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United States v. Northrup

United States District Court, D. Connecticut

September 12, 2019

UNITED STATES,
v.
NORTHRUP, et al.

          MEMORANDUM OF DECISION GRANTING THE GOVERNMENT'S MOTION IN LIMINE REGARDING THE USE OF COCONSPIRATORS' STATEMENTS AT TRIAL, [ECF NO. 522] AND DENYING DEFENDANT ANTHONY MIRANDA'S MOTION [ECF NO. 521]

          HON. VANESSA L. BRYANT UNITED STATES DISTRICT JUDGE.

         The Defendant in this case has filed a motion in limine requesting the Court to determine, prior to trial, whether statements made by alleged coconspirators of the Defendant are admissible under Federal Rule of Evidence 801(d)(2)(E) before allowing their “wholesale admission” at trial. [ECF No. 521 at 1-2]. Rule 801(d)(2)(E) allows the admission of such statements as non-hearsay if they were “made by the party's coconspirator during and in furtherance of the conspiracy.” Fed.R.Evid. 801(d)(2)(E). The Defendant states that such statements are “not admissible under F.R.E. [sic] 801(d)(2)(E) unless and until the Government establishes, by a preponderance of the evidence, that (1) there was a conspiracy; (2) that the declarant and Mr. Miranda were both members of said conspiracy; and (3) that the statements were made during the course and in furtherance of that conspiracy.” [ECF No. 521 at 1-2 (citing United States v. Farhane, 634 F.3d 127, 161 (2d Cir. 2011) and United States v. Tellier, 83 F.3d 578, 580 (2d Cir. 1996)]. Finally, the defendant notes that while the Court “may” consider such statements in determining the existence of a conspiracy, there must be “independent corroborating evidence of the defendant's participation in the conspiracy.” [ECF No. 521 at 2 (quoting Tellier, 83 F.3d at 580, and citing United States v. Desena, 260 F.3d 150, 158 (2d Cir. 2001)].

         The Government argues that the Court need not determine the admissibility of alleged coconspirator statements prior to trial and that standard operating procedure in the Second Circuit is to admit the statements “on a conditional or provisional basis, subject to the later submission evidence [sic] necessary to establish the pre-requisites.” [ECF No. 522 at 6]. The Government states that the Second Circuit's “seminal case” regarding the admission of coconspirator statements, United States v. Geaney, “established the Circuit's procedural protocol” in this regard when it held that coconspirator statements may be admitted “subject to connection . . . when all the evidence is in” by the Court. Id. (quoting Geaney, 417 F.2d 1116, 1120 (2d Cir. 1969). The Government also notes that while the United States Supreme Court, in United States v. Bourjaily, 483 U.S. 171, 181 (1987), held that a court “may” consider coconspirator's statements in determining the existence of a conspiracy, that holding was superseded by a later amendment to Rule 801(d)(2)(E) that “makes clear that district courts ‘must' consider the content of the coconspirator statement in determining ‘the existence of the conspiracy or participation in it.'” [ECF No. 522 at 4 (quoting Fed.R.Evid. 801(d)(2)(E)]. Finally, the Government notes that requests for a pretrial hearing to determine the admissibility of coconspirators' statements, which the Defendant's motion impliedly seeks, “have been consistently rejected” in this circuit, quoting Untied States v. Henry, 861 F.Supp. 1190, 1196 (S.D.N.Y. 1994), which held that “a hearing, prior to trial, on the admissibility of any co-conspirator statements…is neither required nor generally convened in this Circuit.” [ECF No. 522 at 7-8]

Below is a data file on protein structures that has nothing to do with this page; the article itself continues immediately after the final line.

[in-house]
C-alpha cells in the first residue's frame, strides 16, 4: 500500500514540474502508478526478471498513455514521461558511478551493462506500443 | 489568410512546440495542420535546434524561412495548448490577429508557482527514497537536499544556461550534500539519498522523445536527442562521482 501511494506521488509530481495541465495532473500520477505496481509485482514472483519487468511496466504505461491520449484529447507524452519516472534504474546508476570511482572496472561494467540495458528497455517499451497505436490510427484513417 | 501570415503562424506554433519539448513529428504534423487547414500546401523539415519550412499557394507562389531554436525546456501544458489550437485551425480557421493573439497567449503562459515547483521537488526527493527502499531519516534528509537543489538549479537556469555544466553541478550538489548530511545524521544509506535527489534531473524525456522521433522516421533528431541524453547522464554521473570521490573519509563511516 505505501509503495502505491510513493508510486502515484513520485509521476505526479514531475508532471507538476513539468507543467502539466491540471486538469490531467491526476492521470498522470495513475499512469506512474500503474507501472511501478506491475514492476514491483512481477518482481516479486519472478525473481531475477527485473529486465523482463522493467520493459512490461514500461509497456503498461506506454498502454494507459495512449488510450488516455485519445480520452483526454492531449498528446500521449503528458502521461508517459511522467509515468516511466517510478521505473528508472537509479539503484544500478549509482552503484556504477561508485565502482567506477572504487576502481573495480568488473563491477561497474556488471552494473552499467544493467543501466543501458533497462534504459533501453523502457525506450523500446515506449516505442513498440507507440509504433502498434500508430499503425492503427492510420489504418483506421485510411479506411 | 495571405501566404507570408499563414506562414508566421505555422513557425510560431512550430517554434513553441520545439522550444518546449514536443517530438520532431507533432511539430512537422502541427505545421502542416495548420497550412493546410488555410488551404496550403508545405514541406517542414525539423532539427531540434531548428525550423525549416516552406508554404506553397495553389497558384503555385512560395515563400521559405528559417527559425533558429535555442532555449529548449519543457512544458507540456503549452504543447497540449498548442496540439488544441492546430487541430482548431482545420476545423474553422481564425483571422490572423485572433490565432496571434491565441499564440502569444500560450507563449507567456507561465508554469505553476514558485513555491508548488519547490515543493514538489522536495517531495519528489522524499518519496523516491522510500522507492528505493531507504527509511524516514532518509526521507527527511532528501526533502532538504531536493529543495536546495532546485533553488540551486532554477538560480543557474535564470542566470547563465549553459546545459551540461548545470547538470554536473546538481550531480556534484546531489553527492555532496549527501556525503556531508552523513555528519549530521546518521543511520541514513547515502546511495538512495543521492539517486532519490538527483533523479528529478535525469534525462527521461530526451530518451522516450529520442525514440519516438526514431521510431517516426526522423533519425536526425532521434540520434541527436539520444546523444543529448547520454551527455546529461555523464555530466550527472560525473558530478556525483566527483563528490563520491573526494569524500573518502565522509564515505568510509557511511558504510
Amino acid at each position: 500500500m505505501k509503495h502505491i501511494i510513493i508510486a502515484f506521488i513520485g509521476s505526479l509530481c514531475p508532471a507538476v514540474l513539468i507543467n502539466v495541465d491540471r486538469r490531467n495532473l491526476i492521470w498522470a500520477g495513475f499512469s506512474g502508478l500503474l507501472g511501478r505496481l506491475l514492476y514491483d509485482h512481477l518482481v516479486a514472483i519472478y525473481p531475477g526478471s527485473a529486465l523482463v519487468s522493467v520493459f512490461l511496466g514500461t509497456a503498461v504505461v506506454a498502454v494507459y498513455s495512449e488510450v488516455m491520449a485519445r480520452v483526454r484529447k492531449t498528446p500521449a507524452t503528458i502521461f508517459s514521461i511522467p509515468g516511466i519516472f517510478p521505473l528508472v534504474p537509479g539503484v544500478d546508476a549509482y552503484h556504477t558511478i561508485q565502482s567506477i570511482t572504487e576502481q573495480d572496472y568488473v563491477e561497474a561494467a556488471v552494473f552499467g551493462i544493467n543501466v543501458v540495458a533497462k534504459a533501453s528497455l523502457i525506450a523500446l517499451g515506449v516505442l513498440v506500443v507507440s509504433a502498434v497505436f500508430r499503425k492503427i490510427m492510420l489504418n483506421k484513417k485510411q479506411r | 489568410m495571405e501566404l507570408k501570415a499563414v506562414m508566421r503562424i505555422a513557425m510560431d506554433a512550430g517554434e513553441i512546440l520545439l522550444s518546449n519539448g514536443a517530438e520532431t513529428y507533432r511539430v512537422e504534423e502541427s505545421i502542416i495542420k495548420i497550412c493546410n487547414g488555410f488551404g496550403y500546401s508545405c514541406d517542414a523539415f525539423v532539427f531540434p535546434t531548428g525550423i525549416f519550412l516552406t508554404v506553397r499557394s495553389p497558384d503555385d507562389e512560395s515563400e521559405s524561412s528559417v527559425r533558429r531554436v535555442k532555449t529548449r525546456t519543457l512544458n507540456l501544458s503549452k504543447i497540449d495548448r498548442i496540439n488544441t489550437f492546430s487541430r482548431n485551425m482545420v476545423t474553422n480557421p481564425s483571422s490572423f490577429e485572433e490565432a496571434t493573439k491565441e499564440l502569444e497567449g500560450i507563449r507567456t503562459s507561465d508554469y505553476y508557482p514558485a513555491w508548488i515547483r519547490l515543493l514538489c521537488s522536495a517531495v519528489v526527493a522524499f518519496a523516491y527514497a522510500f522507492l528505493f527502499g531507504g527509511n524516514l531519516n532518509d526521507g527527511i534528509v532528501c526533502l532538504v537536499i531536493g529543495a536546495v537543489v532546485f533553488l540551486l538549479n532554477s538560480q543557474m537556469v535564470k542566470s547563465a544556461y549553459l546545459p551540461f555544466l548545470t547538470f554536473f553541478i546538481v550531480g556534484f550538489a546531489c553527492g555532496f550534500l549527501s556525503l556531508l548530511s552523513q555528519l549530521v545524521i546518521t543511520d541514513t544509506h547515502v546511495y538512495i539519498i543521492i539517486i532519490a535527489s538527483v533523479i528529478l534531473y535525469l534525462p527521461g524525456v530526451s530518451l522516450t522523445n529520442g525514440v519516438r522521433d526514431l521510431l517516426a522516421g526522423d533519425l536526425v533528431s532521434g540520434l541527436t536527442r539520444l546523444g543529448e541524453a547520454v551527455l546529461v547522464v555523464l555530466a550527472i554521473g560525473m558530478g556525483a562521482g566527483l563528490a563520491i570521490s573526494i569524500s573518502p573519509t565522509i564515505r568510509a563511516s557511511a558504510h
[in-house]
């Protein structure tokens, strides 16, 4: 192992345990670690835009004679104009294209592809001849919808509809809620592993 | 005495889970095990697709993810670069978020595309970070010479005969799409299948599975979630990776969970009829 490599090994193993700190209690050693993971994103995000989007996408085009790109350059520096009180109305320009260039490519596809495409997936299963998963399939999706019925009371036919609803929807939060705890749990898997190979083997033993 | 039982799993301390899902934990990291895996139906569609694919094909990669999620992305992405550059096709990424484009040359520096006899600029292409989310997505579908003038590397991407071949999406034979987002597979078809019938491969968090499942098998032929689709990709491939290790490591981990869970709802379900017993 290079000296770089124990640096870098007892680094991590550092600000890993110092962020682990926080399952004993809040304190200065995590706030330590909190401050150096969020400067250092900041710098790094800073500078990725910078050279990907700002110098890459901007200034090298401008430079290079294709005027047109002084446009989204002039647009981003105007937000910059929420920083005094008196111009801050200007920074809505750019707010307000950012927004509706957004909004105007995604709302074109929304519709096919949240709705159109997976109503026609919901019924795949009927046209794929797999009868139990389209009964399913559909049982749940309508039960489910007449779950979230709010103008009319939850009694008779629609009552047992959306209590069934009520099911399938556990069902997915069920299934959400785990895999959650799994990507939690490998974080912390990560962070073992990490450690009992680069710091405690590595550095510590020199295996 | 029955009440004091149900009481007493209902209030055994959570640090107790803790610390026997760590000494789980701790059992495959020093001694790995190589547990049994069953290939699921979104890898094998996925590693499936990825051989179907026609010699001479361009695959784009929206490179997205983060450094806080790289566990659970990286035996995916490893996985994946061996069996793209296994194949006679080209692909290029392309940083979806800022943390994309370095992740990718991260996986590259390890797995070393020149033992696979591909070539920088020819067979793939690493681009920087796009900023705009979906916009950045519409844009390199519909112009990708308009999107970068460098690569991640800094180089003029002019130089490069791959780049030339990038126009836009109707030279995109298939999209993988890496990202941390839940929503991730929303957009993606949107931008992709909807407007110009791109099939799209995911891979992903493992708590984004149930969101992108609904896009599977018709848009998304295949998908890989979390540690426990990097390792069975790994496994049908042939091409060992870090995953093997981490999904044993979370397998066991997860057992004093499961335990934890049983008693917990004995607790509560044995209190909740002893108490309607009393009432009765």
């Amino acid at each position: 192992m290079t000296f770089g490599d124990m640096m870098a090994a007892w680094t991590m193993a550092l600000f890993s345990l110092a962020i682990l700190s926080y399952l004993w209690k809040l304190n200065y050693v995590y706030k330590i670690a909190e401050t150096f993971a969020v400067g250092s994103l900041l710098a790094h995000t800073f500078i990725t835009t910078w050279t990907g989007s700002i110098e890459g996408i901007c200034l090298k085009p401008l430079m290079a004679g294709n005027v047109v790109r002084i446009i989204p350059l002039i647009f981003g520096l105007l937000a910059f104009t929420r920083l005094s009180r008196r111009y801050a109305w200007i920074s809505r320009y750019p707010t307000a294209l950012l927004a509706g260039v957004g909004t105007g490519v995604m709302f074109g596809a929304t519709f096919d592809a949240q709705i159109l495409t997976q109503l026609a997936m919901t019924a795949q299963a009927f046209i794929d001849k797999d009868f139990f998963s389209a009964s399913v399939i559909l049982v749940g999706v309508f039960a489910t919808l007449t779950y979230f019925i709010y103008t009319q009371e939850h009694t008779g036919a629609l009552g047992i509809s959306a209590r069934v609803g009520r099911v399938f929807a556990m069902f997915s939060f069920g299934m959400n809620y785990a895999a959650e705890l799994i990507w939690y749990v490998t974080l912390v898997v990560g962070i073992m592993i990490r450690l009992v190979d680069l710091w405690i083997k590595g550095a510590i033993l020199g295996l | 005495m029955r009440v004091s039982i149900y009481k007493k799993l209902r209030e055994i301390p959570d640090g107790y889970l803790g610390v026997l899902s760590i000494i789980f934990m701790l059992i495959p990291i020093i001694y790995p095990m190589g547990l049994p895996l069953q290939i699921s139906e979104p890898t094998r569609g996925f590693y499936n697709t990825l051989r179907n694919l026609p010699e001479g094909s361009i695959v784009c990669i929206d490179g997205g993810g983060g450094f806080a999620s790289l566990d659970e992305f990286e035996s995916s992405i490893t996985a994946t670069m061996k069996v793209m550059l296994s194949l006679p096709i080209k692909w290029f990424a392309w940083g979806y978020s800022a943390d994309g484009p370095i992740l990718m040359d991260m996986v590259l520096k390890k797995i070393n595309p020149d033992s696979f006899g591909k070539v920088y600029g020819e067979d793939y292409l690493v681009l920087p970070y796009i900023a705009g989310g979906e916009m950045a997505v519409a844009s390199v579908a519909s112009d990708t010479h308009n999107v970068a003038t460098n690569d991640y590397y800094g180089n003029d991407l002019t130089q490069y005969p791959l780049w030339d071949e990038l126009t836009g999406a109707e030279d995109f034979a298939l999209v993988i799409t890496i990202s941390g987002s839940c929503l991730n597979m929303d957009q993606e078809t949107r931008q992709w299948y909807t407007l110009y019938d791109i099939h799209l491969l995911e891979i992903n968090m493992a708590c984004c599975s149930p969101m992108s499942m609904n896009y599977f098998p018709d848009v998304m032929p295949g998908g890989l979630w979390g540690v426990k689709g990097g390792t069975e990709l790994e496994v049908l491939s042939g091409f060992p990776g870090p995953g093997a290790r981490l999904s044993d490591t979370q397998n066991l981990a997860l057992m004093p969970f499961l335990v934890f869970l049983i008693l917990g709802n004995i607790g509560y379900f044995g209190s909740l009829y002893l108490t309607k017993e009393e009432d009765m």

The Court agrees with the Government. First, the Court must consider coconspirator statements to determine the existence of a conspiracy and the Defendant's participation in it. That is mandated by Rule 801(d)(2)(E) and the Court is not free to disregard that mandate, as Defendant suggests. See [ECF No. 521 at 2 (“[T]he court may consider any proffered hearsay statements . . . .” (emphasis added)]. Second, the Government is correct that Geaney established the now well-settled rule that in the Second Circuit coconspirators' statements are to be admitted conditionally or provisionally “subject to connection, ” which must be completed by the Court after the “evidence is in.” Geaney, 417 F.2d at 1120. While it is true that in other circuits pre-trial conspirator admissibility hearings are routinely conducted, that is not the case here. See United States v. Feola, 651 F.Supp. 1068, 1129-30 (“At this late date, a motion for a James [coconspirator statement admissibility] hearing in this Circuit must be regarded as frivolous. Defendants who want James hearings should so conduct their business as to be tried in the Fifth or Eleventh Circuits.”).

         For these reasons, the Government's Motion in Limine, [ECF No. 522], is granted and the Defendant's Motion, [ECF No. 521], is denied.[1]

         IT IS SO ORDERED.

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Notes:

[1] Defendant also argues that the Government should disclose the basis for any evidence it offers concerning Defendant's “other crimes, wrongs or acts” before trial, citing Rule 404(b) and United States v. Foskey, 636 F.2d 517, 526 n.8 (D.C. Cir. 1980). [ECF No. 521 at 2-4]. The Court disagrees. The Court is free under Rule 404(b) to dispense with pre-trial notification for good cause, which exists here, where there is only one defendant and no evidence has been submitted that would lead the Court to conclude that excessive “complexity, ” which the Foskey court was concerned with, exists. Because Rule 404 already requires the Government to establish the basis for admissibility of ...


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